Personal Thoughts and Comments
Days of Youth is the earliest surviving feature film from Ozu (he made seven prior films that have since been lost). It's a remarkable film to watch just to see how Ozu has grown as a filmmaker. His earliest work shares his love and influence of Hollywood comedies and perhaps few films express this more prominently then Days of Youth. Aside from the direct visual references (poster of Seventh Heaven and Claire Bow, or even a character that evokes physical similarities to Harold Lloyd), Days of Youth also shares the spirit of these Hollywood influences (most particularly the light-hearted romantic comedies of Ernst Lubitsch). Of course, Harold Lloyd's influence is evident and Ozu does reveal his early gifts as a visual comedian of sight gags (particularly in the second half of the film at the ski slopes). One of the joys of watching this film is just to observe how Ozu's trademark style and themes had not yet developed in his earliest features. While underneath the surface you can discover some of the roots, this film heavily contrasts his most familiar and memorable masterworks. The opening shots are something you'd never see in Ozu's postwar films, as Days of Youth opens with a circular-motion pan of a series of shots establishing the exterior environment and setting. His trademark "pillow shots" are shown here as point of view shots, and there are far more close-ups, tracking shots, and fades. This film lacks the pure mastery of visual space, composition, and patterns of Ozu's best films, but you can still find some definitive visual motifs (notably a brief shot of a train, and repetitive images of smoke pipes). Above all, Days of Youth is an enjoyable and charming comedy that blends itself as a buddy comedy, a slapstick comedy, and a romantic/love triangle comedy. At the core is a friendship that is shared during "the days of youth". This may be a minor film from Ozu, but it is a wonderful joy to watch both for the entertaining appeal of the film and the earliest surviving work from one of the greatest filmmakers to ever live.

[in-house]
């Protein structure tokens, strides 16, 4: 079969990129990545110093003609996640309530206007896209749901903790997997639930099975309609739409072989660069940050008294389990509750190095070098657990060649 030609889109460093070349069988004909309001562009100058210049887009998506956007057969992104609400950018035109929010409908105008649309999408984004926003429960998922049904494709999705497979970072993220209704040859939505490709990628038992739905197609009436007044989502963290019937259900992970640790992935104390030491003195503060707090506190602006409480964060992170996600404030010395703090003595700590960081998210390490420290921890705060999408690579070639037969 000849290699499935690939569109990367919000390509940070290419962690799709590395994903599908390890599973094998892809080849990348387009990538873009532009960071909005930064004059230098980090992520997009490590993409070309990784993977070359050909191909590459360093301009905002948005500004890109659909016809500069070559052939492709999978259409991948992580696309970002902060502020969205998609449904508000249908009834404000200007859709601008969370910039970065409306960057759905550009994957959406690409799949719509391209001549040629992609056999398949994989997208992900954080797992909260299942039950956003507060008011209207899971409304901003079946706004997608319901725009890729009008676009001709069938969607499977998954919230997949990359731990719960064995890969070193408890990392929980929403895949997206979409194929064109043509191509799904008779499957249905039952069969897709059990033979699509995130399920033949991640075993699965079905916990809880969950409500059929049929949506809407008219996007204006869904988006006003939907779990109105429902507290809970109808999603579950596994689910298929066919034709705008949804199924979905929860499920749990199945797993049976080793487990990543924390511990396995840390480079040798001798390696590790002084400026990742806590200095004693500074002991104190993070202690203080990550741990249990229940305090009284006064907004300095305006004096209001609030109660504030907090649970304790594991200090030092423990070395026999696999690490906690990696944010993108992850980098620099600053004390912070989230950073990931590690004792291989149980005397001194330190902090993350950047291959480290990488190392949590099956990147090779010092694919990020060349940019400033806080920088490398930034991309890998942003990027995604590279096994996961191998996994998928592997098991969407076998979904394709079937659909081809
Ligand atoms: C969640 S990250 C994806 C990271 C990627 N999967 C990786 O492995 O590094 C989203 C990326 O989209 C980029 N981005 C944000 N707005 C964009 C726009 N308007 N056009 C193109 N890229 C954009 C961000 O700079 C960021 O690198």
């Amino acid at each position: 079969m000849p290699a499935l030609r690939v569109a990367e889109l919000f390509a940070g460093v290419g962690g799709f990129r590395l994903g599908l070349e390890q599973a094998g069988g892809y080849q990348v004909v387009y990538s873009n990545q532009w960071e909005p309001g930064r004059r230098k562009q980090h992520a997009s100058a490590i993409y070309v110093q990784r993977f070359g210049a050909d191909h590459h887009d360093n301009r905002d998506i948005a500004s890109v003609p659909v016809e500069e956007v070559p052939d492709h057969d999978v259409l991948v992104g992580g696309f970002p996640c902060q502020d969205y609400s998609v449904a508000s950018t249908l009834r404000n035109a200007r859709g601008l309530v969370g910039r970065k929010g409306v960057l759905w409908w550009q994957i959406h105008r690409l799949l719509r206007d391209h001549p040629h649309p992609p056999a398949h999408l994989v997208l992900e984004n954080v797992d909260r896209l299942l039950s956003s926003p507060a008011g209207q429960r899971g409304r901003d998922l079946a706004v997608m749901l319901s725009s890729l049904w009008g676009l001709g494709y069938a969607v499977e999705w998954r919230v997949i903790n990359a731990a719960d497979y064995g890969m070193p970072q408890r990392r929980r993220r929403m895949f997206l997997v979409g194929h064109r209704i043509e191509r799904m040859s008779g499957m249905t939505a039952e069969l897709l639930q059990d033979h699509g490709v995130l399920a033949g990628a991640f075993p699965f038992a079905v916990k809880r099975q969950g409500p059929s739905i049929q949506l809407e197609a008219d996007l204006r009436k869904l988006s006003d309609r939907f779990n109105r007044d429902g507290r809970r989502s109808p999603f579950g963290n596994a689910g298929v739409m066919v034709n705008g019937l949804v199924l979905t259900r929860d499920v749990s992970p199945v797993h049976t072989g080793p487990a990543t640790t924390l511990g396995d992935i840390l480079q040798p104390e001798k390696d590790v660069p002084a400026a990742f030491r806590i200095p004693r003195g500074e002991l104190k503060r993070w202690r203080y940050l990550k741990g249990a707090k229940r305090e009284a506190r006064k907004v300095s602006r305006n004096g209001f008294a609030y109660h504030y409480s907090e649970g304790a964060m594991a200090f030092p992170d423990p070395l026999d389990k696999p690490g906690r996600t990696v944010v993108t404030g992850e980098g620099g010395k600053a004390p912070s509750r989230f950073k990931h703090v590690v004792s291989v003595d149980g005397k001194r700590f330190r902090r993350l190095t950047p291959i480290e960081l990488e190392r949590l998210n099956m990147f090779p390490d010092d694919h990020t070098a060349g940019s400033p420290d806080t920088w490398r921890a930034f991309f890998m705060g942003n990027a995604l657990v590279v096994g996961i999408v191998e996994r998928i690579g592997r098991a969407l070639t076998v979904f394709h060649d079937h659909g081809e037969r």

Film Images

"Pillow Shots"
A Clip from Days of Youth